Definition and derivation
First attested in English in the late 14th century, the word scar derives from a conflation of Old French escharre, from Late Latin eschara, which is the Latinization of the Greek ἐσχάρα (eskhara), meaning “hearth, fireplace”, but in medicine “scab, eschar on a wound caused by burning or otherwise”, and Middle English skar (“cut, crack, incision”), which is from Old Norse skarð (“notch, gap”). The conflation helped to form the English meaning. Compare Scarborough for evolution of skarð to scar.
.A scar is an area of fibrous tissue that replaces normal skin after an injury. Scars result from the biological process of wound repair in the skin, as well as in other organs and tissues of the body. Thus, scarring is a natural part of the healing process. With the exception of very minor lesions, every wound (e.g., after accident, disease, or surgery) results in some degree of scarring. An exception to this is animals with complete regeneration, which regrow tissue without scar formation.
Scar tissue is composed of the same protein (collagen) as the tissue that it replaces, but the fiber composition of the protein is different; instead of a random basketweave formation of the collagen fibers found in normal tissue, in fibrosis the collagen cross-links and forms a pronounced alignment in a single direction. This collagen scar tissue alignment is usually of inferior functional quality to the normal collagen randomized alignment. For example, scars in the skin are less resistant to ultraviolet radiation, and sweat glands and hair follicles do not grow back within scar tissues. A myocardial infarction, commonly known as a heart attack, causes scar formation in the heart muscle, which leads to loss of muscular power and possibly heart failure. However, there are some tissues (e.g. bone) that can heal without any structural or functional deterioration.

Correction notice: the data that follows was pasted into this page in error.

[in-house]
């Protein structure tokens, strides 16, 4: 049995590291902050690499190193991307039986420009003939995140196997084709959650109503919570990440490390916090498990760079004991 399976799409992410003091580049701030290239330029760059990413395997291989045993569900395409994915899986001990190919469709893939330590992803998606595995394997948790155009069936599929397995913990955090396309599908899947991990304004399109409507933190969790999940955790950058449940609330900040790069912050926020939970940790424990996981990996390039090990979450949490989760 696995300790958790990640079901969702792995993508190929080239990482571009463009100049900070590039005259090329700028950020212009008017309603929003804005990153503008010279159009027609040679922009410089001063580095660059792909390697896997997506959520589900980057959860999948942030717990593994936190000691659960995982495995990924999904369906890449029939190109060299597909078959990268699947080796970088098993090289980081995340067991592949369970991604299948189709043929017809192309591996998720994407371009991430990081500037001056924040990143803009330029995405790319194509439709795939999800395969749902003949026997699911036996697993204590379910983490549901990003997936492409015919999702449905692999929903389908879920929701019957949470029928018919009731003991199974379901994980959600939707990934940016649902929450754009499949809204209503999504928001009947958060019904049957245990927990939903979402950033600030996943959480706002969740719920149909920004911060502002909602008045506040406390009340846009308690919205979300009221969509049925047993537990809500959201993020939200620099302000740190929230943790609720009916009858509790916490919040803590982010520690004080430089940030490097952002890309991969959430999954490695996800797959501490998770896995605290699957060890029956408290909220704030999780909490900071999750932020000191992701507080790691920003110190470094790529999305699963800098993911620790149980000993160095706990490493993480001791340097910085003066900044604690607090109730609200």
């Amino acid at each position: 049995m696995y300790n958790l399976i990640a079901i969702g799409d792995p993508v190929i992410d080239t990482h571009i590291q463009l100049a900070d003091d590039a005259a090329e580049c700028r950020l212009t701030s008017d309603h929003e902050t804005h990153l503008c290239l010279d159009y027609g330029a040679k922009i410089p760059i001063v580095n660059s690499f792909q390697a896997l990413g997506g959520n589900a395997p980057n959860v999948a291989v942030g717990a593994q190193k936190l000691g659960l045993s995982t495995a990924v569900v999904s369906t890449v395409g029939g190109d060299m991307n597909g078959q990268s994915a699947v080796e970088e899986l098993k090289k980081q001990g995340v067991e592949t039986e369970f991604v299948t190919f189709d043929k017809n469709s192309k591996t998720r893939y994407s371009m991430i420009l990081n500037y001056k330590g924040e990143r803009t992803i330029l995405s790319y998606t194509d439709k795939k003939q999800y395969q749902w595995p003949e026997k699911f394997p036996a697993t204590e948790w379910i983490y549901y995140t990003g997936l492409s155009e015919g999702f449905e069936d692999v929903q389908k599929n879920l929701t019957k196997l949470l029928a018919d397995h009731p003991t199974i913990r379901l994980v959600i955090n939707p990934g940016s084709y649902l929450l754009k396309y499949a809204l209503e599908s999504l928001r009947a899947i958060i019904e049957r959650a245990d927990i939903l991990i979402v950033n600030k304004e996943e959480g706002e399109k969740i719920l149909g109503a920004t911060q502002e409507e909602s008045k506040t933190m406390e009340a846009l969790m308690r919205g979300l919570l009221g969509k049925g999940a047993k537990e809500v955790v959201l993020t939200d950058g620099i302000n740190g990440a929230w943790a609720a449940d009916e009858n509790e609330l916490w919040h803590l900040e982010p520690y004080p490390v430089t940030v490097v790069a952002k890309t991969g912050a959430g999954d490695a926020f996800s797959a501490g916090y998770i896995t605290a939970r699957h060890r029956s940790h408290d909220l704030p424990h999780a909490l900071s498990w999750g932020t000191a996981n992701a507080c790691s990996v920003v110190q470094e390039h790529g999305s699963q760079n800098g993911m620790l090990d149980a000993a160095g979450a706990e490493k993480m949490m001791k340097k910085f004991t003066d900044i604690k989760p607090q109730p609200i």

All scarring is composed of the same collagen as the tissue it has replaced, but the composition of the scar tissue, compared to the normal tissue, is different. Scar tissue also lacks elasticity unlike normal tissue which distributes fiber elasticity. Scars differ in the amounts of collagen overexpressed. Labels have been applied to the differences in overexpression. Two of the most common types are hypertrophic and keloid scarring, both of which experience excessive stiff collagen bundled growth overextending the tissue, blocking off regeneration of tissues. Another form is atrophic scarring (sunken scarring), which also has an overexpression of collagen blocking regeneration. This scar type is sunken, because the collagen bundles do not overextend the tissue. Stretch marks (striae) are regarded as scars by some.
High melanin levels and either African or Asian ancestry may make adverse scarring more noticeable.
Hypertrophic scars occur when the body overproduces collagen, which causes the scar to be raised above the surrounding skin. Hypertrophic scars take the form of a red raised lump on the skin. They usually occur within 4 to 8 weeks following wound infection or wound closure with excess tension and/or other traumatic skin injuries.
Keloid scarring following persistent whipping. People with darker skin pigmentation are more prone to the development of keloid scarring.
Keloid scars are a more serious form of excessive scarring because they can grow indefinitely into large, tumorous (although benign) neoplasms.
Hypertrophic scars are often distinguished from keloid scars by their lack of growth outside the original wound area, but this commonly taught distinction can lead to confusion.]